By Sally Achey
For the past two months, my committee, the House Energy & Technology Committee, has been taking testimony on and debating a bill to establish a program called the “Clean Heat Standard.” That standard is part of the Climate Action Plan put forward by the Climate Council under the Global Warming Solutions Act.
The Clean Heat Standard is designed to drive up the cost of fossil home heating fuels (oil, propane, natural gas and kerosene) by forcing distributors to purchase “credits” to offset their products’ greenhouse gas emissions. These credits would be created primarily by other businesses by installing cold climate heat pumps, getting customers to switch from oil to biofuel, weatherizing buildings, and similar actions. Once the credits are created, the businesses that created them can sell them to the fuel dealers who by law need them.
This is a complicated proposition. Consultants to the Climate Council estimate that meeting the goals of the Global Warming Solutions Act will require 253,481 separate actions across weatherization, installation of heat pumps, etc., by 2025 and 469,743 by 2030. Each of these actions will potentially generate one or more clean heat credits.
It is not clear how the state is going to verify that each of these events took place, assign a credit value to each, assign ownership of these credits, and monitor that ownership through purchases and sales over the credits’ lifetime. This is a huge task that will require meticulous oversight. The cost to run an operation of this scale has not been researched, nor has a feasibility study been done to see if it’s even logistically possible with the resources we have.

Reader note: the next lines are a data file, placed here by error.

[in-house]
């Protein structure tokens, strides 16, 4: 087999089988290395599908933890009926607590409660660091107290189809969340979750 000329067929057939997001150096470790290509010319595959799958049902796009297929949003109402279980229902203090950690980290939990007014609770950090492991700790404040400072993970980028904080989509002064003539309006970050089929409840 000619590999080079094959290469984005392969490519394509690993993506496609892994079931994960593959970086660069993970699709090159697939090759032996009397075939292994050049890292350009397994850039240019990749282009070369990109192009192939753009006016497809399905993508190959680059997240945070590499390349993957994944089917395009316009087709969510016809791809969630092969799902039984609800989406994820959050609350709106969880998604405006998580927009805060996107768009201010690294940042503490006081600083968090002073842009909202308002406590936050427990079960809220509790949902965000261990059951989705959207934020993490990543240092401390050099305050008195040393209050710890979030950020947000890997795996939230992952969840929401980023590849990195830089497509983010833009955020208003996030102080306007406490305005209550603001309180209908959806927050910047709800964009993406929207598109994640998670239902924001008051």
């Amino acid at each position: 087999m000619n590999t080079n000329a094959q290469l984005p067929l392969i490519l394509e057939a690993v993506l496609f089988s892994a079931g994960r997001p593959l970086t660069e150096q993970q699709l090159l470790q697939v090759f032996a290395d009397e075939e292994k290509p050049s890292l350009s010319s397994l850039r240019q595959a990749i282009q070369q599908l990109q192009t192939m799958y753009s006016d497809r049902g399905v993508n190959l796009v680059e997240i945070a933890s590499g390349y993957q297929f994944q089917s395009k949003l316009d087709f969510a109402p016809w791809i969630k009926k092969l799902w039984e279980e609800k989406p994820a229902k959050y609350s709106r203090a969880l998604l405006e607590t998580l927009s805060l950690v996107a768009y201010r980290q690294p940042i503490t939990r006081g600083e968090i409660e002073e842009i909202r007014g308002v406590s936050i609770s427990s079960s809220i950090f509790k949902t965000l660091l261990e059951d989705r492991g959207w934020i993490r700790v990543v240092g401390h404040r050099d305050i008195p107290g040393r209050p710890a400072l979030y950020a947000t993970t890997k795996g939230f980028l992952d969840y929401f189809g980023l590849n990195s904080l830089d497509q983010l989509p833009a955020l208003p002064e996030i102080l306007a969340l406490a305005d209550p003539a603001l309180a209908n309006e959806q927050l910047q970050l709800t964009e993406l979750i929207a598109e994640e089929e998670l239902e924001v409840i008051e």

Making matters worse, the Clean Heat Standard proposal originally given to us by the Climate Council worked by obligating only the wholesalers of fossil heating fuels, which are few in number and tend to be larger and more sophisticated businesses, to purchase credits. But we soon learned that roughly 80% of these fuels sold in Vermont are bought through wholesalers in other states or Canada, and we have no authority or ability to force them to buy Vermont credits.
The only alternative was to stick a whole bunch of local mom-and-pop fuel dealerships with the mandate to buy credits. We heard testimony that these requirements would drive many of them out of business. It also makes administering an already unwieldy system even more complicated. The Clean Heat Standard would cost hundreds of Vermonters their jobs. And it could leave thousands of Vermonters scrambling to find a new heating fuel provider if they could find one at all.
The objective of the Clean Heat Standard is to make using fossil fuels for home heating so prohibitively expensive that people give it up for other options. One propane dealer testified that if the Clean Heat Standard becomes law, the added cost of credits regulatory requirements could drive propane prices up to $8 to $10 per gallon. This may have been a back-of-the-napkin calculation, but it was the only analysis anyone offered of how this policy would impact Vermonter’s pocketbooks. This to me is unacceptable.